Saturday, November 6

On Hospitality

Back in the forties, two people starting having kids. Four girls were born (let’s call them Alice, Brunhilda, Cathy, and Dana).

Alice gets married, has two boys, gets divorced, and hasn’t seen either of her boys in years.

Brunhilda gets married, has my cousin Dan, moves from the Island to Jersey, has George, and eventually gets divorced.

Cathy is my mother, who I think is awesome. She gets married, has one girl (me), gets divorced, and that’s it.

Dana becomes a nurse, gets married, has one girl (now sixteen), then a boy, then another girl (who, at age seven, has a better throwing arm than I do).

Dan is two years older than I am. When we were young and everyone lived in the same little part of the same little Isle de Staten, we were together nearly all the time, because there were no other cousins in our age range.

When George was born, I remember thinking how awesome it would be to have someone younger than me around. Then their family promptly moved to Jersey and I never got to know George in the way I had Dan.

After Brunhilda’s divorce, she and my ex-uncle had manymany problems regarding the kids. Daniel and George were in a bad position and eventually, due to Brunhilda’s love of ultimatums, they chose their dad. From here on, we (the rest of the family) never saw Dan or George.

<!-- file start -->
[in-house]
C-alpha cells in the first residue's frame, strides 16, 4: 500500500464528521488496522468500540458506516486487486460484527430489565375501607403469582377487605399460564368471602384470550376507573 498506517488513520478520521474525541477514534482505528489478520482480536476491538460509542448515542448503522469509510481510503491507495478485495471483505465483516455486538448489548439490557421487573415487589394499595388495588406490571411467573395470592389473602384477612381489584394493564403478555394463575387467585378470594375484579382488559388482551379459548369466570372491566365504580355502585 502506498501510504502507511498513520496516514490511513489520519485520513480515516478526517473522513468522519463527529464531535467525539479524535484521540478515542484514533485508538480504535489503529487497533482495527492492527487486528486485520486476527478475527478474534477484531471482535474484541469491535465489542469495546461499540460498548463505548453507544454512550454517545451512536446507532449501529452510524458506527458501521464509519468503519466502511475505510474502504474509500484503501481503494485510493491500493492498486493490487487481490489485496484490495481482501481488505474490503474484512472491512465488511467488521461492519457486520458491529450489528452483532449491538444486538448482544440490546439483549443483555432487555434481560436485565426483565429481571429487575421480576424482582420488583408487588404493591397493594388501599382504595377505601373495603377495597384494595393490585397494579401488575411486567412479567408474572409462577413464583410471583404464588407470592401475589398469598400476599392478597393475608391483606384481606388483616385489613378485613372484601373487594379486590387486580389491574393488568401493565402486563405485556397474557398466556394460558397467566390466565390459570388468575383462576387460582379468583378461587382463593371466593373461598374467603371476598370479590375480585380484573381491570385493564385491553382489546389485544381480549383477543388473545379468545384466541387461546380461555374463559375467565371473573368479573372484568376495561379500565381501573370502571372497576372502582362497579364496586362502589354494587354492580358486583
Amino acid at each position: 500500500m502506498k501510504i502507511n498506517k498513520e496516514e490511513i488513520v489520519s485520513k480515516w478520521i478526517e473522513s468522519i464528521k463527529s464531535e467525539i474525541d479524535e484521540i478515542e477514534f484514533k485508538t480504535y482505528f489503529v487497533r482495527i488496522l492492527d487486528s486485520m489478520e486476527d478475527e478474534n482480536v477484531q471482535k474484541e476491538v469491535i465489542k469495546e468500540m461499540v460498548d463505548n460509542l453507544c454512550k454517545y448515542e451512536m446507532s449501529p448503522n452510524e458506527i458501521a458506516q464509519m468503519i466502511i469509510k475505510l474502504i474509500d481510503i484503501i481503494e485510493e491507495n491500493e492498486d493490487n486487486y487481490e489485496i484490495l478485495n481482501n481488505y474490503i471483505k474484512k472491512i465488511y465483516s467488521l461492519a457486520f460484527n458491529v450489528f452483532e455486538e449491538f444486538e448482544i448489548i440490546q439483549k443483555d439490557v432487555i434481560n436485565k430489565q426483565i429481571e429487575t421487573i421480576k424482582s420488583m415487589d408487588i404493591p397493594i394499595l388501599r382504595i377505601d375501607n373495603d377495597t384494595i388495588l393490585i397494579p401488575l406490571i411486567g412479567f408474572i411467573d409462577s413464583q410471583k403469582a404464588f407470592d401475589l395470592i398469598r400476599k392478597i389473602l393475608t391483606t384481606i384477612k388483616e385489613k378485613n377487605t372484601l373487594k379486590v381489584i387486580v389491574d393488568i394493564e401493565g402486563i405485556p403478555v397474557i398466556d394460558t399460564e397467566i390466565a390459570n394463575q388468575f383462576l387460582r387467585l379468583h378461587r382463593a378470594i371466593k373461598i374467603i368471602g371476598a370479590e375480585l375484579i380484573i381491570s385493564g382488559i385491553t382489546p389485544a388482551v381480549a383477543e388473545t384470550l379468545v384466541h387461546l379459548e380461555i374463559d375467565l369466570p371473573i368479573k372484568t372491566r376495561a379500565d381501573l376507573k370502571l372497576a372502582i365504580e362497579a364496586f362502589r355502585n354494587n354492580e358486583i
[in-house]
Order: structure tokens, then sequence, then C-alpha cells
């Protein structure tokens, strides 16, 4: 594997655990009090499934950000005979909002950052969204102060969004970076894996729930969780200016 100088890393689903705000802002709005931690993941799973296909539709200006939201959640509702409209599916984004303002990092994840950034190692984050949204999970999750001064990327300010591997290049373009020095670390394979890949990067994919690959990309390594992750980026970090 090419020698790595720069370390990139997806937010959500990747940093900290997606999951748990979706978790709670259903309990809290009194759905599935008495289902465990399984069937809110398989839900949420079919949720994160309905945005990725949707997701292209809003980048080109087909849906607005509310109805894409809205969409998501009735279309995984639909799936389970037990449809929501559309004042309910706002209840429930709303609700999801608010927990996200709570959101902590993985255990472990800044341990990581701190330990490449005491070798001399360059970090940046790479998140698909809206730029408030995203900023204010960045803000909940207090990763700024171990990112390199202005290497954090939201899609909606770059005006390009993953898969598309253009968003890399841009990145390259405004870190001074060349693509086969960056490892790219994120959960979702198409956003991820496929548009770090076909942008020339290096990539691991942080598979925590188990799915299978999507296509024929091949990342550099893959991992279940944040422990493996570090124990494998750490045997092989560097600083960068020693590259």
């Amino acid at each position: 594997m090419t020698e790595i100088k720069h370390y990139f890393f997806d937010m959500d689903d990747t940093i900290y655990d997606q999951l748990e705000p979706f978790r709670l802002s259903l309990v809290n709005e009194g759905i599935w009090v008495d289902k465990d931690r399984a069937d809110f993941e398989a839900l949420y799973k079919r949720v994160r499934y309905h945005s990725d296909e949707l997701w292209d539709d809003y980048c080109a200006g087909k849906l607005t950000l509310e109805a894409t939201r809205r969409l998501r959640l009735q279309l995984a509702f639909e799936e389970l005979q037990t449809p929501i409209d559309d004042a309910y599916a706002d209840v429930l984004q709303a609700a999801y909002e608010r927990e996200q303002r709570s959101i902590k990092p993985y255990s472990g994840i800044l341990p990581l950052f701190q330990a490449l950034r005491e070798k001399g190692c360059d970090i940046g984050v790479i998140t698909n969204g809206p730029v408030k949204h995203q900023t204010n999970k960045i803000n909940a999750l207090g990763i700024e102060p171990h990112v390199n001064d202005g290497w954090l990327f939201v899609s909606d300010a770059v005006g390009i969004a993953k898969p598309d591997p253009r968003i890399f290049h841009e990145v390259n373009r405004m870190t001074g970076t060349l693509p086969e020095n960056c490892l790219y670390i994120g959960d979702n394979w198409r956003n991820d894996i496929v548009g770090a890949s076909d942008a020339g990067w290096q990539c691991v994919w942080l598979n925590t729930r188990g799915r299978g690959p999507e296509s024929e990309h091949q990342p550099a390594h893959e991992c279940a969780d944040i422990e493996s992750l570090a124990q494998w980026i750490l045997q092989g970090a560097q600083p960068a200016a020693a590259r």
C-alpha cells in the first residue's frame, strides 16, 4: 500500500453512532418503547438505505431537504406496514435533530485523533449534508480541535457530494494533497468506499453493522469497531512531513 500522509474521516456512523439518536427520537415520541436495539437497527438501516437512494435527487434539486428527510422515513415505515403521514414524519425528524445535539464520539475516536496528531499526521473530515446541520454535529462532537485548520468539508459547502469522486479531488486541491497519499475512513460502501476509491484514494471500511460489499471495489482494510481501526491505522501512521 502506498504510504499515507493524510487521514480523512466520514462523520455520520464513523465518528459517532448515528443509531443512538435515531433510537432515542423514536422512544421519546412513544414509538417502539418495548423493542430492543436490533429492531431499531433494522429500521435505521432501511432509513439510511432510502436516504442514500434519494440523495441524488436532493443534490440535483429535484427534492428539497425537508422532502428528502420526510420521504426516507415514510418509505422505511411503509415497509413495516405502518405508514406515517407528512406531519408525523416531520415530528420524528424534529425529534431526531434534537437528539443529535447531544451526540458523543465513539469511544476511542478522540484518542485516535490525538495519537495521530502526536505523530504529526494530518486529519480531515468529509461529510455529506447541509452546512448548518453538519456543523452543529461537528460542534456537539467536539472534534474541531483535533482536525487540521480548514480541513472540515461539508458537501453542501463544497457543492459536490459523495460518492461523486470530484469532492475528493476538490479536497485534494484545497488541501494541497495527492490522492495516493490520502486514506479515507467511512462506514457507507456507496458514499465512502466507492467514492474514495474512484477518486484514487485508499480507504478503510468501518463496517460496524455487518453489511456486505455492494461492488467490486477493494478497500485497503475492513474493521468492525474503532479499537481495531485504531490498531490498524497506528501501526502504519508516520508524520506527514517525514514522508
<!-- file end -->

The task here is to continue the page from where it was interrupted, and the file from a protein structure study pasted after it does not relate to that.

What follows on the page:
During this time, George got into a bunch of trouble with drugs and The Law (stay in school, kids!), but the only story ever heard from Brunhilda was how much it all hurt her. (This is the woman who used to feed her kids Dimetapp if they got too excited.)

So Dan gets George out of the rehab-that-isn’t-working and into Naval boot camp.

I got in touch with Dan about six months ago, which was great. And then I moved. A week ago, I’m genuinely excited when Dan informs me that George has graduated and will be assigned to a ship off the coast of San Diego.

On Thursday I called George to say hello and good luck, and it was one of those nice-but-weird conversations you have with family you haven’t spoken to in six years. SIX YEARS.

Then he called again yesterday. To ask if he could spend. the. weekend. with. us. before his ship came in on Monday. The old cold me shivered when the new warm me blurted, “of course!” The Boy and I drove out to the Greyhound station in the middle of nowhere last night to retrieve George.

It was good to see him alive and stuff. And I wanted things to be instantly like old times, so I talked and talked and talked (and missed our exit and kept us in the car MUCH longer than we needed to be).

I went to bed exhausted after four hours of forced conversation, and this morning, all I could think was, “Dear god, I have a day and a half left.” Seriously, I’m running out of questions about the Navy, and I’m not even considering, “So, how was rehab?”

But I’m going to wake up the Navy man now, and force him to have some Cheerios. “EAT, GODDAMMIT!” That’s hospitality, right?




1 Comments:

Blogger Mr. Thunderbird said...

Actually, real hospitality is offering Frosted Flakes.

November 9, 2004 at 2:15 PM  

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